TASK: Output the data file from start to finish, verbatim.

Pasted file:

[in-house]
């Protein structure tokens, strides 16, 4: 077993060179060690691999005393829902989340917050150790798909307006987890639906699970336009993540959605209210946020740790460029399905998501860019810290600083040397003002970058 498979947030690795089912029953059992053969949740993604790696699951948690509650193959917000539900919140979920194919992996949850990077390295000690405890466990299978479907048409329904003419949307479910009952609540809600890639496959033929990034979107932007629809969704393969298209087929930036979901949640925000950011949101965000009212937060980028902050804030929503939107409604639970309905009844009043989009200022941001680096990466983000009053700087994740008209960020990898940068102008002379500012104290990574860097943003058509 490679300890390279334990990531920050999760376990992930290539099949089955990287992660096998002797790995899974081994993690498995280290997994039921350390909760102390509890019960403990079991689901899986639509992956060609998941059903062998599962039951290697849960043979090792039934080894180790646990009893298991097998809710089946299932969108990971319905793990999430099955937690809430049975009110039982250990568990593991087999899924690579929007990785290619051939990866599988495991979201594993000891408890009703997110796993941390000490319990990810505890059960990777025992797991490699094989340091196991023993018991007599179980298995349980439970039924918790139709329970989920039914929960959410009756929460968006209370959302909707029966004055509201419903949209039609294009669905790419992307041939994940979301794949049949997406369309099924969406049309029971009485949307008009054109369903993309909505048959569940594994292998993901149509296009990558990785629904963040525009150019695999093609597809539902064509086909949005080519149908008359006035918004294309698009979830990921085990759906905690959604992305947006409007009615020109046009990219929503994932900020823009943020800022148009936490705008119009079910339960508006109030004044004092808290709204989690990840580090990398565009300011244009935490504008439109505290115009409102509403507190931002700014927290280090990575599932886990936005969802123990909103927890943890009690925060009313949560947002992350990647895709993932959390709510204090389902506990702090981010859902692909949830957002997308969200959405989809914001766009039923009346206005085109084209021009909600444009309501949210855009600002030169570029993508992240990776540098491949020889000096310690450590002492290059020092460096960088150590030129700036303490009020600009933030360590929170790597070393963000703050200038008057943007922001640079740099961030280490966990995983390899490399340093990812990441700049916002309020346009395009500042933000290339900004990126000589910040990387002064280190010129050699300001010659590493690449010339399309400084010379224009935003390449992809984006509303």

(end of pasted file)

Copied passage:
[in-house]
């Protein structure tokens, strides 16, 4: 077993060179060690691999005393829902989340917050150790798909307006987890639906699970336009993540959605209210946020740790460029399905998501860019810290600083040397003002970058 498979947030690795089912029953059992053969949740993604790696699951948690509650193959917000539900919140979920194919992996949850990077390295000690405890466990299978479907048409329904003419949307479910009952609540809600890639496959033929990034979107932007629809969704393969298209087929930036979901949640925000950011949101965000009212937060980028902050804030929503939107409604639970309905009844009043989009200022941001680096990466983000009053700087994740008209960020990898940068102008002379500012104290990574860097943003058509 490679300890390279334990990531920050999760376990992930290539099949089955990287992660096998002797790995899974081994993690498995280290997994039921350390909760102390509890019960403990079991689901899986639509992956060609998941059903062998599962039951290697849960043979090792039934080894180790646990009893298991097998809710089946299932969108990971319905793990999430099955937690809430049975009110039982250990568990593991087999899924690579929007990785290619051939990866599988495991979201594993000891408890009703997110796993941390000490319990990810505890059960990777025992797991490699094989340091196991023993018991007599179980298995349980439970039924918790139709329970989920039914929960959410009756929460968006209370959302909707029966004055509201419903949209039609294009669905790419992307041939994940979301794949049949997406369309099924969406049309029971009485949307008009054109369903993309909505048959569940594994292998993901149509296009990558990785629904963040525009150019695999093609597809539902064509086909949005080519149908008359006035918004294309698009979830990921085990759906905690959604992305947006409007009615020109046009990219929503994932900020823009943020800022148009936490705008119009079910339960508006109030004044004092808290709204989690990840580090990398565009300011244009935490504008439109505290115009409102509403507190931002700014927290280090990575599932886990936005969802123990909103927890943890009690925060009313949560947002992350990647895709993932959390709510204090389902506990702090981010859902692909949830957002997308969200959405989809914001766009039923009346206005085109084209021009909600444009309501949210855009600002030169570029993508992240990776540098491949020889000096310690450590002492290059020092460096960088150590030129700036303490009020600009933030360590929170790597070393963000703050200038008057943007922001640079740099961030280490966990995983390899490399340093990812990441700049916002309020346009395009500042933000290339900004990126000589910040990387002064280190010129050699300001010659590493690449010339399309400084010379224009935003390449992809984006509303």